1. Better Call Saul
As a huge Breaking Bad fangirl, I was very pleased to hear Better Call Saul was coming to Netflix this spring. Saul (Bob Odenkirk) was always one of my favourite characters in Breaking Bad, and his signature style of dark humour translates well in his own spin-off show which follows him as he transforms from scam artist Slippin’ Jimmy to small-time lawyer Jimmy McGill to the Saul Goodman we know and love. Although it has a slightly different feel to the original, Better Call Saul is every bit as atmospheric. It’s a slow burner, just as Breaking Bad was in the beginning, and I’m looking forward to seeing how it progresses over the coming seasons. Plus, I love seeing how everything fits in to the Breaking Bad universe, like the origins of Mike and Tuco, as well as more subtle nods, like the nail salon. AHHHHHH. Watch it!
2. This is 40
Another spin-off (of sorts), This is 40 follows two minor characters from the film Knocked Up, but it’s not necessary to have seen one to understand the other. Pete (Paul Rudd) and Debbie (Leslie Mann) are happily married with three kids, their own businesses and a nice big house – that is, until they turn 40 and it all starts to fall apart. Usually I’m a fan of Judd Apatow films, but this one fell a bit flat for me. It wasn’t a terrible film, but it was SO LONG (over 2 hours, ugh) for no reason, some scenes were so unnecessarily long that I stopped paying attention. There were funny moments here and there but overall it was just a bit boring.
3. Unbreakable Kimmy Schmidt
The latest addition to the ever-growing list of excellent Netflix original series, Unbreakable Kimmy Schmidt tells the story of Kimmy (Ellie Kemper) who is rescued from a doomsday cult and has to find her feet in the world 15 years on. Leaving her days as one of the “Indiana Mole Women” behind, Kimmy heads to New York City to start life all over again. Seeing Kimmy trying to adapt to normality after 15 years underground is both hilarious and endearing, and her positive outlook on everything can’t fail to put a smile on your face. From the makers of 30 Rock, Unbreakable Kimmy Schmidt is funny and clever – oh, and it has possibly the best theme tune ever.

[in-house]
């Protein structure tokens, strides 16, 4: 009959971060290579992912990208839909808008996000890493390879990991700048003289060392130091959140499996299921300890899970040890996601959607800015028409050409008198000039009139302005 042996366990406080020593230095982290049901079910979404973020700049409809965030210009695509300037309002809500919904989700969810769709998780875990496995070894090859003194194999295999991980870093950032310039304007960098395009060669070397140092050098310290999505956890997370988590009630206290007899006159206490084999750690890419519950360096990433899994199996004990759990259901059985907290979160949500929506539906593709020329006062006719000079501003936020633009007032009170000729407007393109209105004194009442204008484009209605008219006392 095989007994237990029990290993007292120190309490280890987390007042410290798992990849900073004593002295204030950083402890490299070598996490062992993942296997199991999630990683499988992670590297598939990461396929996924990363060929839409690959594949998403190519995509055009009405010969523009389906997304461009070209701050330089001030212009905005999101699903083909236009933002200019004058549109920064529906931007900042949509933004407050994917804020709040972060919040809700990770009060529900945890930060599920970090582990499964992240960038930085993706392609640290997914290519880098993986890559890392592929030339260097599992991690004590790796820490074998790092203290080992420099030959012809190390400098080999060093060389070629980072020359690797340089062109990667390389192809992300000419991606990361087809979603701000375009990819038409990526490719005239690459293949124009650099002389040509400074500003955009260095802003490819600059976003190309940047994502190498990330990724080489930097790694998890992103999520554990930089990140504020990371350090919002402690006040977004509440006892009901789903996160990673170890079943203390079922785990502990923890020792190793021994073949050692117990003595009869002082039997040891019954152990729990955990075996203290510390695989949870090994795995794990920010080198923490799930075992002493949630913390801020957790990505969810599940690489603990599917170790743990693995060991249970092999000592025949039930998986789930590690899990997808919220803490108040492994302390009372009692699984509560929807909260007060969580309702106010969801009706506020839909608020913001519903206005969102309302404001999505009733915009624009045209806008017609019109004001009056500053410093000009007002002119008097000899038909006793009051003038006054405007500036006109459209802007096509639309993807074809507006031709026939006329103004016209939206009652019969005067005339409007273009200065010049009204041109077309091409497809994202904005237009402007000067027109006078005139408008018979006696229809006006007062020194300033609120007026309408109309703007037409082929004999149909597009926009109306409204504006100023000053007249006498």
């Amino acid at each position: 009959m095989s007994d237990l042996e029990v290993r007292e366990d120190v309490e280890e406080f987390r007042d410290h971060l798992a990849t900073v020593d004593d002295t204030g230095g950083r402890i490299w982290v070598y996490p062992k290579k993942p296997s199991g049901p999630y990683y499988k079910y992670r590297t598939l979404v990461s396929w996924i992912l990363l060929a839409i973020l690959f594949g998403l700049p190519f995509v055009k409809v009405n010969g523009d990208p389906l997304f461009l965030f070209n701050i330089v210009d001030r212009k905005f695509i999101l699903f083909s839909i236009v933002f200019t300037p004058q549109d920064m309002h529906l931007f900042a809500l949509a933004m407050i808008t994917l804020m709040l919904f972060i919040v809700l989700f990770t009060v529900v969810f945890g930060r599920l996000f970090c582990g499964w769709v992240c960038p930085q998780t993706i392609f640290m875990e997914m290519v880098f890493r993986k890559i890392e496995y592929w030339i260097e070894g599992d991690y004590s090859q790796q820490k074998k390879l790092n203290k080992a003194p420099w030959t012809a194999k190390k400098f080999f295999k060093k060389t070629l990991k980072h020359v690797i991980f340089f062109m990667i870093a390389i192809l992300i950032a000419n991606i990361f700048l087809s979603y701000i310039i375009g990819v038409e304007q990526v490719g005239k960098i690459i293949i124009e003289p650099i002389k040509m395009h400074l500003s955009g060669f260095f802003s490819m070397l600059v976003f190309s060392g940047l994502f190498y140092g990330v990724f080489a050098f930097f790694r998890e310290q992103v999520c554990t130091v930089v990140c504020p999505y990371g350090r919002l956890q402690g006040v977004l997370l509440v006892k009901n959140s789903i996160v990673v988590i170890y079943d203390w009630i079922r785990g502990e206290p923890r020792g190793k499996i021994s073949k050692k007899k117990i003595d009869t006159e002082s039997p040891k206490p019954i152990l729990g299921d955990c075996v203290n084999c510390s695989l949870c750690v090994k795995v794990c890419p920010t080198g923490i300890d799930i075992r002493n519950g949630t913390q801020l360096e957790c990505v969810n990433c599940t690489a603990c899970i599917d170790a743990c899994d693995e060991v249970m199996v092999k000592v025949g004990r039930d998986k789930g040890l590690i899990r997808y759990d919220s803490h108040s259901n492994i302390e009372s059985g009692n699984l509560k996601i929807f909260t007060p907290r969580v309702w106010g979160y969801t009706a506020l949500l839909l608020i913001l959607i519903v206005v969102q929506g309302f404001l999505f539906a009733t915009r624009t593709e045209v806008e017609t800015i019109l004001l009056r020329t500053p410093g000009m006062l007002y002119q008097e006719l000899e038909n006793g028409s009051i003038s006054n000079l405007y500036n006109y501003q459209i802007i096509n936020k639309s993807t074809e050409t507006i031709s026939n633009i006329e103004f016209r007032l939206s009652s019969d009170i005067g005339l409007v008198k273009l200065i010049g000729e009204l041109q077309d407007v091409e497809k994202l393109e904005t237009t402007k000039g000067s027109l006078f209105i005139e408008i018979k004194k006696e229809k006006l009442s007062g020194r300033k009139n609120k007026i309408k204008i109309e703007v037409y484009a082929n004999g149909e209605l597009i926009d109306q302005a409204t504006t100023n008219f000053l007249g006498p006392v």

4. Hot Tub Time Machine 2
Hot Tub Time Machine is kind of a guilty pleasure of mine, I think mostly because it was set in the 80s and had John Cusack in it. Hot Tub Time Machine 2 had neither of these things, which should have been a warning sign that it was going to be pretty terrible. I stand by my view that the first film is actually quite funny, but the second one is just rubbish. Without much of a plot, it’s full of jokes that aren’t that funny and characters you don’t really care about. There were a couple of funny bits, but if I were you I wouldn’t bother sitting through this one, even if you were a fan of the first.
5. 22 Jump Street
Yet another sequel (shall I just rename this Watching Lately: Sequel Edition?!), 22 Jump Street takes the winning formula that worked in 21 Jump Street and does it again, and it’s pretty funny. Mismatched police officers Schmidt (Jonah Hill) and Jenko (Channing Tatum) are sent back to college on an undercover mission, and they fully immerse themselves in the student life in an attempt to catch a local drug kingpin. This film doesn’t take itself too seriously (at some points even acknowledging they’re basically making the exact same movie again) but still has a decent plot and funny jokes to tie it all together. I doubt it’ll win any awards, but it’s an easy, entertaining watch and you’ll definitely enjoy it if you like the first one.
6. Life and Death Row
And now for something a little different… Life and Death Row. I find documentaries about serial killers, criminals, prisons and the like absolutely fascinating and stumbled across this on BBC3 a couple of weeks ago. Focusing on some of the youngest death row inmates in the USA, the documentary explored how their crimes, their time on death row and their impending death sentence had impacted not only these young men, but also their families, the victims’ families and even their lawyers and people on the jury. The three programmes in the series did a good job of presenting a balanced view and letting you make up your own mind; in some cases the death penalty seemed like a just sentence but in others it seemed like completely the wrong decision. A very thought provoking series, especially for BBC3!
What have you been watching lately?